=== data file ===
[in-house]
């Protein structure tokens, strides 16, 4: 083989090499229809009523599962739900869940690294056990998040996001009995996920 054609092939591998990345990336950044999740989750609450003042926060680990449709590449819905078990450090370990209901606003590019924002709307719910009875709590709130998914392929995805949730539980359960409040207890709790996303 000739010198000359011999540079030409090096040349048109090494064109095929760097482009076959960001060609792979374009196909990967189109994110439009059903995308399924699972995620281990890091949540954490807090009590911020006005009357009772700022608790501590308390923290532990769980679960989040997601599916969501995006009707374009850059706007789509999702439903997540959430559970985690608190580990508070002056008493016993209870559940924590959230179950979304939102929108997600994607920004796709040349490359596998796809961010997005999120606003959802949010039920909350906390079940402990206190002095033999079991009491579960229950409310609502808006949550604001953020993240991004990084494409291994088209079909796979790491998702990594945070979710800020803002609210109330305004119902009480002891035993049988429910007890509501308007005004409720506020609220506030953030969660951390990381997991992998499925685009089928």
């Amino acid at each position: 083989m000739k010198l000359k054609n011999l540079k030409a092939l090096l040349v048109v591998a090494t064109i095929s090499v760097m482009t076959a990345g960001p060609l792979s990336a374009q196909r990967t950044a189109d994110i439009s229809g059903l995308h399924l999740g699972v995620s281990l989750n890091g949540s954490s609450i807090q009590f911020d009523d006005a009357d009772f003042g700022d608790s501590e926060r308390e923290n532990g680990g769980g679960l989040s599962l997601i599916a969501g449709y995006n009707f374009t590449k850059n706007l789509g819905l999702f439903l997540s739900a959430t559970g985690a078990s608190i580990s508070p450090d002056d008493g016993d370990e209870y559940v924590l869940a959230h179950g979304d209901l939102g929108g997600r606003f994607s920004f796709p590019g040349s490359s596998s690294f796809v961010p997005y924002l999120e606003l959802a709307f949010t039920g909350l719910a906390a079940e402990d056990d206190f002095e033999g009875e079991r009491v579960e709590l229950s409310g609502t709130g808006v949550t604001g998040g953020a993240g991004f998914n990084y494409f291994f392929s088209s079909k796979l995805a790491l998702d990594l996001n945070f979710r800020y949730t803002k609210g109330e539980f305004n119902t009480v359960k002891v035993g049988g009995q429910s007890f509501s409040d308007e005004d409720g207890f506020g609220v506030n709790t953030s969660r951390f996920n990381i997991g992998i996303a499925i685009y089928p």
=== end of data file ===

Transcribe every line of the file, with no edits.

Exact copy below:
[in-house]
């Protein structure tokens, strides 16, 4: 083989090499229809009523599962739900869940690294056990998040996001009995996920 054609092939591998990345990336950044999740989750609450003042926060680990449709590449819905078990450090370990209901606003590019924002709307719910009875709590709130998914392929995805949730539980359960409040207890709790996303 000739010198000359011999540079030409090096040349048109090494064109095929760097482009076959960001060609792979374009196909990967189109994110439009059903995308399924699972995620281990890091949540954490807090009590911020006005009357009772700022608790501590308390923290532990769980679960989040997601599916969501995006009707374009850059706007789509999702439903997540959430559970985690608190580990508070002056008493016993209870559940924590959230179950979304939102929108997600994607920004796709040349490359596998796809961010997005999120606003959802949010039920909350906390079940402990206190002095033999079991009491579960229950409310609502808006949550604001953020993240991004990084494409291994088209079909796979790491998702990594945070979710800020803002609210109330305004119902009480002891035993049988429910007890509501308007005004409720506020609220506030953030969660951390990381997991992998499925685009089928």
């Amino acid at each position: 083989m000739k010198l000359k054609n011999l540079k030409a092939l090096l040349v048109v591998a090494t064109i095929s090499v760097m482009t076959a990345g960001p060609l792979s990336a374009q196909r990967t950044a189109d994110i439009s229809g059903l995308h399924l999740g699972v995620s281990l989750n890091g949540s954490s609450i807090q009590f911020d009523d006005a009357d009772f003042g700022d608790s501590e926060r308390e923290n532990g680990g769980g679960l989040s599962l997601i599916a969501g449709y995006n009707f374009t590449k850059n706007l789509g819905l999702f439903l997540s739900a959430t559970g985690a078990s608190i580990s508070p450090d002056d008493g016993d370990e209870y559940v924590l869940a959230h179950g979304d209901l939102g929108g997600r606003f994607s920004f796709p590019g040349s490359s596998s690294f796809v961010p997005y924002l999120e606003l959802a709307f949010t039920g909350l719910a906390a079940e402990d056990d206190f002095e033999g009875e079991r009491v579960e709590l229950s409310g609502t709130g808006v949550t604001g998040g953020a993240g991004f998914n990084y494409f291994f392929s088209s079909k796979l995805a790491l998702d990594l996001n945070f979710r800020y949730t803002k609210g109330e539980f305004n119902t009480v359960k002891v035993g049988g009995q429910s007890f509501s409040d308007e005004d409720g207890f506020g609220v506030n709790t953030s969660r951390f996920n990381i997991g992998i996303a499925i685009y089928p």